Tuesday, May 7, 2013

The Inevitable, Irrelevant Question

When we were a family with young children, part of our travel time to Big Events included a review of good manners at our destination. Now that my youngest children are 13 and 16, we are way past the need to discuss proper etiquette unless there will be a dozen forks in the place setting. But, there is one inevitable question we still review. It is the fallback conversation starter that most adults use to start a conversation with any child of school age:

Perhaps you have asked this question of a home schooled child, and then watched in surprise as he turned a questioning eye towards his mother. Public school students are accustomed to being categorized by grade level, but for a home school student, that's often a question with multiple answers! "Do you want the grade level I'm working in for math? Or the higher level literature I'm finishing. Perhaps you mean my college level composition skill?" Since that sort of reply would be disrespectful, we remind our children that people may ask, and that "you are in 8th grade, and you are in 10th."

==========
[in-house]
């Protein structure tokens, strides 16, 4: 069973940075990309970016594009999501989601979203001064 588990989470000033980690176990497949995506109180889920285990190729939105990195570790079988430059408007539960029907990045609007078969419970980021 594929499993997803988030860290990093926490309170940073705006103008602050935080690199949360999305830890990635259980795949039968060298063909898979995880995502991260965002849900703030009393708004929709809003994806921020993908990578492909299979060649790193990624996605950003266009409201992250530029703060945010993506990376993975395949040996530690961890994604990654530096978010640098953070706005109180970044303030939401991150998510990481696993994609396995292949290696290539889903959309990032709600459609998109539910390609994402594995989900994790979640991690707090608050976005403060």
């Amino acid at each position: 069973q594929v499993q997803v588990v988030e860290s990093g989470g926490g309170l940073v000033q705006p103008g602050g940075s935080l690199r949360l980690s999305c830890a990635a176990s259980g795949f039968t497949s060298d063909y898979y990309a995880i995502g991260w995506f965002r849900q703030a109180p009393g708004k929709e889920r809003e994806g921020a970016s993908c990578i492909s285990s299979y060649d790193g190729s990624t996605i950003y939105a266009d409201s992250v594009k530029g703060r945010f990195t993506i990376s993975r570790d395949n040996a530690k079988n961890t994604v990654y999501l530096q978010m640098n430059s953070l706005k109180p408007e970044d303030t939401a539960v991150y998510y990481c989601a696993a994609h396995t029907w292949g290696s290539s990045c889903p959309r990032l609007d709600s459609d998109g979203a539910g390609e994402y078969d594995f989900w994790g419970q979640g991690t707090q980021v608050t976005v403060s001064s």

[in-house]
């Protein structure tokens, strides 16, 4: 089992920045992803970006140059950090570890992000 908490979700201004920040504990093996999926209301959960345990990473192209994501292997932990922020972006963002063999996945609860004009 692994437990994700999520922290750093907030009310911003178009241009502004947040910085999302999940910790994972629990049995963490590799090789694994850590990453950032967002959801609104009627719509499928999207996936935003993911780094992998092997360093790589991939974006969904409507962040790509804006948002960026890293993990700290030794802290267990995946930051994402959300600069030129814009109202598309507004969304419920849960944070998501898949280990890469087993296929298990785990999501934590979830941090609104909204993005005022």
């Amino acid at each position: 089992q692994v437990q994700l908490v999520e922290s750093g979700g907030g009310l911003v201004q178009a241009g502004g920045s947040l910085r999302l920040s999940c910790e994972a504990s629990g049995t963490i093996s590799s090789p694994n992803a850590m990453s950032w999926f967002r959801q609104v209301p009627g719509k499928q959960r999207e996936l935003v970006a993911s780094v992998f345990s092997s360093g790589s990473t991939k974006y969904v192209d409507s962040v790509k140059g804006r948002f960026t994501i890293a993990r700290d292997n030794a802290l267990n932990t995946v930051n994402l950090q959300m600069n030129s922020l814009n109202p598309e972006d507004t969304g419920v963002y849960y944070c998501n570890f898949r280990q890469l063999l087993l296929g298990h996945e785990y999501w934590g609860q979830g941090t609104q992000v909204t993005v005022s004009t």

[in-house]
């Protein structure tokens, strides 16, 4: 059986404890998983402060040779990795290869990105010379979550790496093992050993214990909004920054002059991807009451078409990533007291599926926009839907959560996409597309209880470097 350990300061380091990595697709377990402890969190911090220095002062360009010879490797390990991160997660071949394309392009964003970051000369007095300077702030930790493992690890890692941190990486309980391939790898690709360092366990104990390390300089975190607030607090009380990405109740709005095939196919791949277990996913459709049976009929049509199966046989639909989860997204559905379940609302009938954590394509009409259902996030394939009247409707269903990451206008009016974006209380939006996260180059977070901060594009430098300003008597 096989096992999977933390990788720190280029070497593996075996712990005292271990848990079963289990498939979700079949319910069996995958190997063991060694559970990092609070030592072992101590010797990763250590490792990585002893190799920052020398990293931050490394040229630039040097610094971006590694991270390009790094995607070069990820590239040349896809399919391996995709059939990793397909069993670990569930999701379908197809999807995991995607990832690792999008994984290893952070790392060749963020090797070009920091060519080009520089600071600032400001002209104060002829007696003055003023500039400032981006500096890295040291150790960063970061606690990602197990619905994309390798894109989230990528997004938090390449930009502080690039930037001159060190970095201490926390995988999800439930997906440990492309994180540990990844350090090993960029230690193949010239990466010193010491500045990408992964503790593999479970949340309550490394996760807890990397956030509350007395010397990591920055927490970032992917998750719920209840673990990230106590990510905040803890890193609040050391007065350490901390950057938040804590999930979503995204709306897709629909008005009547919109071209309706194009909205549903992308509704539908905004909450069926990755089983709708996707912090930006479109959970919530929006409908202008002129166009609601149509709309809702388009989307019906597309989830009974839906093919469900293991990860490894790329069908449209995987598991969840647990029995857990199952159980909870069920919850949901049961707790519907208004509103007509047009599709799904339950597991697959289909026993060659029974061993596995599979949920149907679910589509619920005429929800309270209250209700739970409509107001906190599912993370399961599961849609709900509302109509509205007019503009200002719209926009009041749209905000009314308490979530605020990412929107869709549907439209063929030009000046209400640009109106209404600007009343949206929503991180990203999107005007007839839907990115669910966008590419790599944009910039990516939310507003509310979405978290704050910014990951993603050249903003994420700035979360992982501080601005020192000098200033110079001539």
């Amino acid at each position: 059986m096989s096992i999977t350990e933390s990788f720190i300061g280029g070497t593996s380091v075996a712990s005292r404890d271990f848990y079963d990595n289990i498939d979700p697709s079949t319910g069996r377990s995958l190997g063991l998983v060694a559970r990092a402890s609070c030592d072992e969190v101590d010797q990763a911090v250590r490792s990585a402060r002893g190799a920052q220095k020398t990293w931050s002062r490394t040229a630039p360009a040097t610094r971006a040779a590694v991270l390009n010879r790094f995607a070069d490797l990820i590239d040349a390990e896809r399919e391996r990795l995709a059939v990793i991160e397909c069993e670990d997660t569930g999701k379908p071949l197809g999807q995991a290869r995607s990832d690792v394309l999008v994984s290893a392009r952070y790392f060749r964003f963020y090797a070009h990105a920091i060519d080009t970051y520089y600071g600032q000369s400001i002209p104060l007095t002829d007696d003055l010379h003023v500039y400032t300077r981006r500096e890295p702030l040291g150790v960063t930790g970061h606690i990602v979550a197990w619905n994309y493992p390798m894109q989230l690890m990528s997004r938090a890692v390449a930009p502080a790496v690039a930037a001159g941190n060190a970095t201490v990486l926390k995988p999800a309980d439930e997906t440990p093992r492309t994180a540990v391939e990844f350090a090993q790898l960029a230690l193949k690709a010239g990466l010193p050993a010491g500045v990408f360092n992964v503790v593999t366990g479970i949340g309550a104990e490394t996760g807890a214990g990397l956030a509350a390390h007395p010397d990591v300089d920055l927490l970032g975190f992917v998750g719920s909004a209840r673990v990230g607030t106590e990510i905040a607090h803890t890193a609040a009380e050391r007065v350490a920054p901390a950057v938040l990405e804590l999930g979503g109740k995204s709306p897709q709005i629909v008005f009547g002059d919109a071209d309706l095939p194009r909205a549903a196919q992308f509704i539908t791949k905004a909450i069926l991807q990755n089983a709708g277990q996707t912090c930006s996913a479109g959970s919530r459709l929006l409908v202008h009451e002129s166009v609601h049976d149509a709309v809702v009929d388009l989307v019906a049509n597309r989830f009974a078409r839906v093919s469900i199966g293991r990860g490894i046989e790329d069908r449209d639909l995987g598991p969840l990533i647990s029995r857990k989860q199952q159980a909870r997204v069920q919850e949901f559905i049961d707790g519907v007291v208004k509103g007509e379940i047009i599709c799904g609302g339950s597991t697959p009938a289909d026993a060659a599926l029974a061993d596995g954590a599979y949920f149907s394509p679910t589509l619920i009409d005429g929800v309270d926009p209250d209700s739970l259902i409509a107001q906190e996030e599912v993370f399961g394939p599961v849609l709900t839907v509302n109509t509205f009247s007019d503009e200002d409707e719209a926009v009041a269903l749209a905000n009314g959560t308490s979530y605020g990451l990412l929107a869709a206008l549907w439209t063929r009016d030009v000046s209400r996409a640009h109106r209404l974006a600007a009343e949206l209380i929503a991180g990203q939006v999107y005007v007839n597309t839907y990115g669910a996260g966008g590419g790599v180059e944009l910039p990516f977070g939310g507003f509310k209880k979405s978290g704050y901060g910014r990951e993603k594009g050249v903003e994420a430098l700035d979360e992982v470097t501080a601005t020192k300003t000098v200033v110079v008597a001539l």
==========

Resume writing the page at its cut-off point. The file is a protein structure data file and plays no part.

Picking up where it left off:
Recently my daughter wondered aloud "why do people want to know? Does it matter?!" She had noticed that in home school circles, she is generally asked how old she is, instead of her grade. Grade level is only a function of age, and generally has little to do with skill and intelligence, unless learning challenges interfere with someone's ability to progress through the work. For us mastery-minded educators, grade level can be so irrelevant that we forget about it...until Great-Aunt Gertrude asks. And what if you school year-round? What checkpoints do you use to advance to the next grade? If your child's skill levels span several grades, how do you decide on a grade level?

It's easy, really. People are just being friendly, especially at family gatherings. The Inevitable, Irrelevant Question is more about social skills than education. So clue your kids in to their grade level, and practice conversation skills. Then they can lay to rest the other burning question: "What About Socialization?"